If Goldstar's claim was based on the contention that a certain quantum of protection was mandated by the express terms of the Hague Convention, then, at least arguably, Goldstar could advance the proposition that the provision of that protection was not a discretionary matter. According to the Berkovitz Court, "the discretionary function exception will not apply when a federal statute, regulation, or policy specifically prescribes a course of action for an employee to follow. In this event the employee has no rightful option but to adhere to the directive." 486 U.S. at 536, 108 S.Ct. at 1958. Because Goldstar cannot rely on the Hague Convention to establish an actionable duty of care, however, there is no "directive" to which the United States policy-makers can be bound. In the absence of an expressly articulated standard to limit the Government's discretion in this matter, it is impossible to find that the Government's decisions were anything but purely discretionary. See Monarch Ins. Co. v. District of Columbia, 353 F. Supp. 1249, 1258 (D.D.C. 1973) (discretionary function exception bars claims challenging adequacy of police forces assigned in connection with looting episodes following the assassination of Dr. Martin Luther King), aff'd, 497 F.2d 684 (D.C. Cir.), cert. denied, 419 U.S. 1021, 95 S.Ct. 497, 42 L.Ed.2d 295 (1974); Smith v. United States, 330 F. Supp. 867, 869 (E.D.Mich. 1971) (discretionary function exception applies because "[t]he means and method of restoring order in a city faced with anarchy and breakdown of civilian authority are delegated to the Executive Branch of the Government, not the judiciary").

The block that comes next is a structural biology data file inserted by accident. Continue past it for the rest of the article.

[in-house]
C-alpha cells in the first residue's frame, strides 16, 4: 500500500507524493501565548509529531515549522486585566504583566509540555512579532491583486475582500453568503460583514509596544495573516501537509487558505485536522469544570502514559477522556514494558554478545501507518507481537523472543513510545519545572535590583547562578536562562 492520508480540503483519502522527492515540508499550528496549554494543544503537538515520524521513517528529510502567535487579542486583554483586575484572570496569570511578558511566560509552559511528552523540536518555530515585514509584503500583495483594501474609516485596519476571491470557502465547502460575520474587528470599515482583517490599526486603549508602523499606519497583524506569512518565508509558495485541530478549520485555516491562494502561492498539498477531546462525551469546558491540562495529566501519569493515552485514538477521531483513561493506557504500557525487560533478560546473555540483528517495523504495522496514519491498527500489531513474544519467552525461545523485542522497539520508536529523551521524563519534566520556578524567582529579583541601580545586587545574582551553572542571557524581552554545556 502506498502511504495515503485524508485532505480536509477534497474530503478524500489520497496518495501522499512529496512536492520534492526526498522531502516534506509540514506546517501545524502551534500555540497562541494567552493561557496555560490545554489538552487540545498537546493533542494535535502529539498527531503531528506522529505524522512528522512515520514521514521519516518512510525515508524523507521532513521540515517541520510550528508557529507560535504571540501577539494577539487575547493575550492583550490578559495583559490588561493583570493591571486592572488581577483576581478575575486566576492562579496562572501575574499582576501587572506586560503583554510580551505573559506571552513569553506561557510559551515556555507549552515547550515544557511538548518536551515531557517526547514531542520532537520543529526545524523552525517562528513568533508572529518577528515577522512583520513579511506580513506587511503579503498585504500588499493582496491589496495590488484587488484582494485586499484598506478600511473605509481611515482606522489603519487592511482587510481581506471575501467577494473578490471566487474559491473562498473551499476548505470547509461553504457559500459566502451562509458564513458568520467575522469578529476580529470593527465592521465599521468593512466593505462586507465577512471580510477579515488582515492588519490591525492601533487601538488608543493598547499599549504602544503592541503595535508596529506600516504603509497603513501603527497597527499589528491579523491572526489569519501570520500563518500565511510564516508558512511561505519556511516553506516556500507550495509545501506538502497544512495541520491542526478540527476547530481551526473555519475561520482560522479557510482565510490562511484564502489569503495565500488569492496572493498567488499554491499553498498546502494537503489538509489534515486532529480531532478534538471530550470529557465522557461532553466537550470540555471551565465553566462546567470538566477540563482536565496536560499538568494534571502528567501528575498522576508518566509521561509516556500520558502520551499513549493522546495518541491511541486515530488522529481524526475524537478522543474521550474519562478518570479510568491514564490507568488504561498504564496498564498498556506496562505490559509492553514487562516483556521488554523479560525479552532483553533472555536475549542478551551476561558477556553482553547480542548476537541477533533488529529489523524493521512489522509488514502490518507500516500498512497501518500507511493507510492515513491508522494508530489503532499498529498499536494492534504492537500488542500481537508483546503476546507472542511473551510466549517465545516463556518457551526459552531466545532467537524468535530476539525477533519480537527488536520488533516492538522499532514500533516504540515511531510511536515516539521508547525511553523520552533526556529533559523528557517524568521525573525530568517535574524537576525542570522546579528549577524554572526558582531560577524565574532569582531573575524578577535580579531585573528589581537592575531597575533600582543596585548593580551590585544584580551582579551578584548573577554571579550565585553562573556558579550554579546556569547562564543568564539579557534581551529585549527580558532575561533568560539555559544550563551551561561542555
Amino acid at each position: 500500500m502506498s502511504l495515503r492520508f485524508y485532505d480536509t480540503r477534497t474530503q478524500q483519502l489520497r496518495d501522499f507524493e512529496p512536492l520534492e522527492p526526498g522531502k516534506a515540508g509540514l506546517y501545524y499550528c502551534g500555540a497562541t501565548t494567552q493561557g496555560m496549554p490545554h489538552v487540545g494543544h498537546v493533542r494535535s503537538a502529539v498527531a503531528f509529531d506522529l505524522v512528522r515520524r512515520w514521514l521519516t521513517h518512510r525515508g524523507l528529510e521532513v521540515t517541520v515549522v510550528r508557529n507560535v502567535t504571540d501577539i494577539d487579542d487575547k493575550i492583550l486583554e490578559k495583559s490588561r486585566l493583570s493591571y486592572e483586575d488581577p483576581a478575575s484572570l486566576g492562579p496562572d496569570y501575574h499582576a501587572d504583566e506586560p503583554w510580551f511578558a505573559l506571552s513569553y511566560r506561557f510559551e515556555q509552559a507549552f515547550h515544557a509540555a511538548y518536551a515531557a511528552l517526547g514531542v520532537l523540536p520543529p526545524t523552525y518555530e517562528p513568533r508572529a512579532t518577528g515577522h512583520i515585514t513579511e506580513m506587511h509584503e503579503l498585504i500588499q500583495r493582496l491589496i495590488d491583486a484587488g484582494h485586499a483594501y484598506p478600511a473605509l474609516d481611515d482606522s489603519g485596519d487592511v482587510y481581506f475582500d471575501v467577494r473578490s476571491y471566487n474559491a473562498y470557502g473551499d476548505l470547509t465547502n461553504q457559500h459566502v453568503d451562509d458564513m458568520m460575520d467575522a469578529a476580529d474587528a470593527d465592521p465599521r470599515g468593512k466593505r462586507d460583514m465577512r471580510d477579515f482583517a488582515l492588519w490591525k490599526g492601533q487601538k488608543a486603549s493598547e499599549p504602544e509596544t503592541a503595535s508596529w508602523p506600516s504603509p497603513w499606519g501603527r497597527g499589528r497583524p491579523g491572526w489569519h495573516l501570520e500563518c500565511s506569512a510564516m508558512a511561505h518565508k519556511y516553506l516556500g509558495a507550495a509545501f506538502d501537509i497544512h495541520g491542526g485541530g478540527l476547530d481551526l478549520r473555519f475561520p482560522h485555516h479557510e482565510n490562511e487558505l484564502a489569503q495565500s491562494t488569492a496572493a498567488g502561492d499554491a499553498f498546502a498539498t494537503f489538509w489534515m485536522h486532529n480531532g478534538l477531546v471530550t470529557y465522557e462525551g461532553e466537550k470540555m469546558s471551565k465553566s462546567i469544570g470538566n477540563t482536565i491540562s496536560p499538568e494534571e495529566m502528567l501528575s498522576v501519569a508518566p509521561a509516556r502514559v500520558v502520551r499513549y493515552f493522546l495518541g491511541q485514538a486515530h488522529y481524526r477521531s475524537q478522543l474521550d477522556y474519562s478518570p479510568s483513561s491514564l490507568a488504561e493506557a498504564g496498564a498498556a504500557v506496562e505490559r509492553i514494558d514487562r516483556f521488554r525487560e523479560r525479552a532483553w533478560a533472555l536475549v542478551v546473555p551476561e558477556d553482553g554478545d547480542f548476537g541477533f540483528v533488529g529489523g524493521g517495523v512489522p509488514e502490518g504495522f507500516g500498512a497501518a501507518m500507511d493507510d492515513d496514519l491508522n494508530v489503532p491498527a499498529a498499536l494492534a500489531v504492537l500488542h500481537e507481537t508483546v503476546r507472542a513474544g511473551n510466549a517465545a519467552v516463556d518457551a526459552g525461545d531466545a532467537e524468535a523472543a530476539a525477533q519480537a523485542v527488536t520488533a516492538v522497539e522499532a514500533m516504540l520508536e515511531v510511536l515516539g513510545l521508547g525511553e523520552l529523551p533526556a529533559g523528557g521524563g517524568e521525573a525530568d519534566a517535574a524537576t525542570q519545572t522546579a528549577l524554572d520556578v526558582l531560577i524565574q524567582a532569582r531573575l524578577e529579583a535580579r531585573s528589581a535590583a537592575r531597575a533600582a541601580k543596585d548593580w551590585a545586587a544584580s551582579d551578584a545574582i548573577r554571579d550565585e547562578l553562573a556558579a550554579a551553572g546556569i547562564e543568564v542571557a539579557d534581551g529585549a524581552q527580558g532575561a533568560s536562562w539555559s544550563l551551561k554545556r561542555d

Accordingly, we find, as did the district court, that the discretionary function exception, 28 U.S.C. § 2680(a), bars application of the FTCA. Accord Industria Panificadora, S.A. v. United States, 957 F.2d 886, 887 (D.C. Cir. 1992) (affirming dismissal of similar claims).
Having found that neither the Alien Tort Statute nor the FTCA provides the requisite waiver of sovereign immunity by the United States Government to allow Goldstar's action to proceed, we decline to address the Government's alternative argument that the action presents a non-justiciable political question. Instead, we hold that the district court correctly dismissed the case for lack of subject matter jurisdiction. The order of the district court is hereby